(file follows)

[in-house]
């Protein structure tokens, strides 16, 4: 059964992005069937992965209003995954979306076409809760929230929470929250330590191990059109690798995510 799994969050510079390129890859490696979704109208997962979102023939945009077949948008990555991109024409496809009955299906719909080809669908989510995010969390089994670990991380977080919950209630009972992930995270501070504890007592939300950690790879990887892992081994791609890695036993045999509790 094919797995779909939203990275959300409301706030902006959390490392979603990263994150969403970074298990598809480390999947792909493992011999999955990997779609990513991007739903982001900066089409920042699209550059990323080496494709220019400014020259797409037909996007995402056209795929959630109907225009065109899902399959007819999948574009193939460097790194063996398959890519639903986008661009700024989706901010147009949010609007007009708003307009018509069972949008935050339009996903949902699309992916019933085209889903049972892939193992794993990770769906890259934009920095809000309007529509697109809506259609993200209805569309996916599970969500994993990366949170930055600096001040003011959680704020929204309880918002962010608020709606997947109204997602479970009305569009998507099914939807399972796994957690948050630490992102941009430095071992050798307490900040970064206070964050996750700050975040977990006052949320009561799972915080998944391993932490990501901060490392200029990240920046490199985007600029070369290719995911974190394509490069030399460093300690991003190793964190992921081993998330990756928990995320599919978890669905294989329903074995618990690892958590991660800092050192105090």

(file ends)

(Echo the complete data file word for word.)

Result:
[in-house]
């Protein structure tokens, strides 16, 4: 059964992005069937992965209003995954979306076409809760929230929470929250330590191990059109690798995510 799994969050510079390129890859490696979704109208997962979102023939945009077949948008990555991109024409496809009955299906719909080809669908989510995010969390089994670990991380977080919950209630009972992930995270501070504890007592939300950690790879990887892992081994791609890695036993045999509790 094919797995779909939203990275959300409301706030902006959390490392979603990263994150969403970074298990598809480390999947792909493992011999999955990997779609990513991007739903982001900066089409920042699209550059990323080496494709220019400014020259797409037909996007995402056209795929959630109907225009065109899902399959007819999948574009193939460097790194063996398959890519639903986008661009700024989706901010147009949010609007007009708003307009018509069972949008935050339009996903949902699309992916019933085209889903049972892939193992794993990770769906890259934009920095809000309007529509697109809506259609993200209805569309996916599970969500994993990366949170930055600096001040003011959680704020929204309880918002962010608020709606997947109204997602479970009305569009998507099914939807399972796994957690948050630490992102941009430095071992050798307490900040970064206070964050996750700050975040977990006052949320009561799972915080998944391993932490990501901060490392200029990240920046490199985007600029070369290719995911974190394509490069030399460093300690991003190793964190992921081993998330990756928990995320599919978890669905294989329903074995618990690892958590991660800092050192105090």